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Teaching students about credit

Betty Ann Falkner is the Director of the Center for Smart Financial Choices. The non-profit formed in 2012 and currently serves Forsyth County in North Carolina, including Winston-Salem. CFSFC has worked with adult financial education programs but largely serves youth in grades 5-12. As such, it partners with Junior Achievement and the school district's social studies departments to deliver required or recommended financial education to over 5,000 students.

Many of CFSFC's classes are supported by volunteers who come from the community at large or from interrelated institutions like credit unions. The non-profit's hallmark class is a 90-minute session called “Adult for A Day.” In the interactive simulation, students explore the importance of making smart choices while managing a budget and learning how credit scores affect their expenses. Falkner had been using Money Habitudes® cards in her financial classes before she added The Good Credit Game to CFSFC's offerings. Both products make classes more engaging and interactive.

In designing and teaching workshops, Falkner took advantage of the modular approach of The Good Credit Game. In order to cover a lot of financial material in an hour and a half and to speak to high school students who are not yet actively using credit, Falkner only uses some of the six modules in The Good Credit Game. While relating credit to real-life adult spending, Falkner has groups of students go through the Build-A-Person activity and talks through components of a credit report and score. After that, she uses the Cost of Credit Calculator and then has students play the capstone Road to Good Credit board game.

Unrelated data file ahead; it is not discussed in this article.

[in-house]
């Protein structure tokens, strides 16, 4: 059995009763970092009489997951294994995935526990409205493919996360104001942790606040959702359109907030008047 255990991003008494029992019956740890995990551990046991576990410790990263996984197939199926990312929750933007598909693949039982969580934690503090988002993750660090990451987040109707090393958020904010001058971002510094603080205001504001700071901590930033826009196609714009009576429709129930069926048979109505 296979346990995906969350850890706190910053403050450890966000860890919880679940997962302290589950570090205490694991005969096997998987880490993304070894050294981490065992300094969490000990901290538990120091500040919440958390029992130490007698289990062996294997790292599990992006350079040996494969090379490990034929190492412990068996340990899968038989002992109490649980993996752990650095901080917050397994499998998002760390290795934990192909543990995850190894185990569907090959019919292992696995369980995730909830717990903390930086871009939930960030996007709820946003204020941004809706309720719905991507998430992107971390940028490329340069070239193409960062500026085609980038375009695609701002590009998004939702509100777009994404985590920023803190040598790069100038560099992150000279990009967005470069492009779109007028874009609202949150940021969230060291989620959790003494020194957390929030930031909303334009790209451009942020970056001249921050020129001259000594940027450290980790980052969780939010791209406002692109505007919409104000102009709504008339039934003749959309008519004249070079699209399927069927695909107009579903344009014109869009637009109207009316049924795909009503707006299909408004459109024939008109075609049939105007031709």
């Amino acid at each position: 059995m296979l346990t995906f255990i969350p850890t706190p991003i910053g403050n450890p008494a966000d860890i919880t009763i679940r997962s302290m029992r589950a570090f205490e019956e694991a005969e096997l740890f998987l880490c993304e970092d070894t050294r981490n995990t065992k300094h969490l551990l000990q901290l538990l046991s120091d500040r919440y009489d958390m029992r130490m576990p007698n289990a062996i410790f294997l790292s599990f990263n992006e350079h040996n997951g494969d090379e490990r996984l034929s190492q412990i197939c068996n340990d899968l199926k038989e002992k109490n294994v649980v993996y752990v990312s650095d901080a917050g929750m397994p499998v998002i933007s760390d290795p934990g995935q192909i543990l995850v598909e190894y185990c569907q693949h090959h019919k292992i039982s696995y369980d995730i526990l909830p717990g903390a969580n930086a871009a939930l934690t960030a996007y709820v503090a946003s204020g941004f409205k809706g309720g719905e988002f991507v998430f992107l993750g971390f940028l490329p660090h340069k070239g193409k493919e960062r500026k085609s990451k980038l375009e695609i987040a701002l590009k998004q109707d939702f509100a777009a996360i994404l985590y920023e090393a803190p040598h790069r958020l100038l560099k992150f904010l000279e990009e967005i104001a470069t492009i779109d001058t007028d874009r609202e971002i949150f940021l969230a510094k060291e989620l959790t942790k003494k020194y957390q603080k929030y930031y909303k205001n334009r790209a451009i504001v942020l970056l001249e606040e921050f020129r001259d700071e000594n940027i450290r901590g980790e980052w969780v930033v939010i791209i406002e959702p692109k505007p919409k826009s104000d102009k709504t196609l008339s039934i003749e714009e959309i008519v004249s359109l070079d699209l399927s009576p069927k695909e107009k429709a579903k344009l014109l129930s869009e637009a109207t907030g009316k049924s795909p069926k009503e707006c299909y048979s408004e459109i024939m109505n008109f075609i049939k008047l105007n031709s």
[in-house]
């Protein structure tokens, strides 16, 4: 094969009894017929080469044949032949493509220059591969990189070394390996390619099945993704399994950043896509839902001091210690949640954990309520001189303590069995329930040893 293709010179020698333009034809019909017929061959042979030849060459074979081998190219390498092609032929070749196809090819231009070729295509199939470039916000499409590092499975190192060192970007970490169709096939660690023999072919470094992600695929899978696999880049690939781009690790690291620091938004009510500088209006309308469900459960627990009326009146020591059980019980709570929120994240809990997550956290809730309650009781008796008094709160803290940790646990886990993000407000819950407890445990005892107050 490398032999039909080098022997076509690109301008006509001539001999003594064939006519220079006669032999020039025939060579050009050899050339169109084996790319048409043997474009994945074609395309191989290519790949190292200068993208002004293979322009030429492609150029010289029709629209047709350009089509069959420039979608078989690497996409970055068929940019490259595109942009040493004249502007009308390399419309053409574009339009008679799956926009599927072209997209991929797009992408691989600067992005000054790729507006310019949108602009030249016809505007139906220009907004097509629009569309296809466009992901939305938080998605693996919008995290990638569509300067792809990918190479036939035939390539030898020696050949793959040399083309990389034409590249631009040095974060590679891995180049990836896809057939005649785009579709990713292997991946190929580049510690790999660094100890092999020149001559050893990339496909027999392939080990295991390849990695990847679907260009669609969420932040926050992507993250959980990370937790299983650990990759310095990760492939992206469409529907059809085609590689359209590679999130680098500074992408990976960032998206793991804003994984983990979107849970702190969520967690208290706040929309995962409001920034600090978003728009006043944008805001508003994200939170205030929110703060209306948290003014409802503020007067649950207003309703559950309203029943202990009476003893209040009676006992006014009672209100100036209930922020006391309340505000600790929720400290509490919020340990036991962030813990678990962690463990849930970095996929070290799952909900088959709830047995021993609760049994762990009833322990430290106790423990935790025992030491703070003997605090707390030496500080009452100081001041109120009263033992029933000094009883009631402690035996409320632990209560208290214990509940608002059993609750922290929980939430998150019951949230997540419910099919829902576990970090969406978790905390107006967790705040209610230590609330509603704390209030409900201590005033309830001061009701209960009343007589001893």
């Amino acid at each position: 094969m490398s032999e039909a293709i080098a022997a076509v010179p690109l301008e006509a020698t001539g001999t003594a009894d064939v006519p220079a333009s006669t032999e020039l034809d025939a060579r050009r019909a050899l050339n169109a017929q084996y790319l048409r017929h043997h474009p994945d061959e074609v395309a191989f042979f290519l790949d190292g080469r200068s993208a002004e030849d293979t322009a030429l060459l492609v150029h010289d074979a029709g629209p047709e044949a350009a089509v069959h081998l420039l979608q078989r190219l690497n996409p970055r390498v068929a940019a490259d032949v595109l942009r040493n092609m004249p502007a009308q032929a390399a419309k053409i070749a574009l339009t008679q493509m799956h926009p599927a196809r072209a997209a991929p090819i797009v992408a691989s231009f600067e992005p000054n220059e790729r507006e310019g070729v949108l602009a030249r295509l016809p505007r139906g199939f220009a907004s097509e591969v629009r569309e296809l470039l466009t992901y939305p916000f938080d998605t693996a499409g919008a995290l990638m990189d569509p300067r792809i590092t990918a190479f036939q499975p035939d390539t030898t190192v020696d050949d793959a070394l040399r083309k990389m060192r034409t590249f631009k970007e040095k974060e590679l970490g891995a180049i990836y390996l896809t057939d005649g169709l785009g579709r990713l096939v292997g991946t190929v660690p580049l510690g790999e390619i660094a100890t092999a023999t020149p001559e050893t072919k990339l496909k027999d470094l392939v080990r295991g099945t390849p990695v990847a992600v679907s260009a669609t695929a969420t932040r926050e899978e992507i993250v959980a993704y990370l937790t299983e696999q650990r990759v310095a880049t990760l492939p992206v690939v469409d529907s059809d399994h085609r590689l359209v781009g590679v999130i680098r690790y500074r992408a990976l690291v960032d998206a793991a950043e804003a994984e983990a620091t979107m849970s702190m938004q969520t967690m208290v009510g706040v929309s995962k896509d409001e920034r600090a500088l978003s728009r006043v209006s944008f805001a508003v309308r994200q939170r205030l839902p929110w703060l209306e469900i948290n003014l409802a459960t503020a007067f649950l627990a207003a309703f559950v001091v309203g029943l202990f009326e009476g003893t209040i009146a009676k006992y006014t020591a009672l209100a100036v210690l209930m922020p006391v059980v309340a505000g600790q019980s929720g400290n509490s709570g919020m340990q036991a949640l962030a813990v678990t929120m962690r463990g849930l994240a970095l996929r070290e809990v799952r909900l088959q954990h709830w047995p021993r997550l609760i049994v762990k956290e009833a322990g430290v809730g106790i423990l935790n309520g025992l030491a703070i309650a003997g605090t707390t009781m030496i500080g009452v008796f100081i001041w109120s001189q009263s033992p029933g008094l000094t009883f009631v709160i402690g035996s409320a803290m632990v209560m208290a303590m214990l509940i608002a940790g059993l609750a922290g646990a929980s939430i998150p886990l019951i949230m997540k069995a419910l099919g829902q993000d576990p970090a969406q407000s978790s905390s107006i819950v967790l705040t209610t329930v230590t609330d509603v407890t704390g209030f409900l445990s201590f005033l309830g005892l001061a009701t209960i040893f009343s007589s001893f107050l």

The Good Credit Game helps Falkner make teaching and learning fun – while students show marked improvements in knowledge between pre- and post-tests on credit questions. "Even the kids who thought they knew all there was to know about credit came back and said, 'I did still learn stuff,'" says Falkner, who adds that, "We want students to want to learn more and their reaction is often that this class is really fun." She also likes that the credit teaching kit aligns with her own philosophy on credit: that it's an important and healthy part of one's personal finances as opposed to preaching that credit is inherently bad and should be avoided. Falkner says that a challenge in teaching the class is addressing the often negative view that students have of credit – likely colored by the experiences of the adults around them and misinformation – and their reluctance to engage with the credit system. While there are many a-ha moments for students, one eye-opening realization comes when students discover that, unlike paying a credit card bill, simply paying their cell phone bill may not be doing anything to help them establish the credit they'd need later on to buy bigger purchases like a car. "We'd talked about credit scores before, but having The Good Credit Game helped us get to the next level in cultivating youth for a future of financial wellness," says Falkner.

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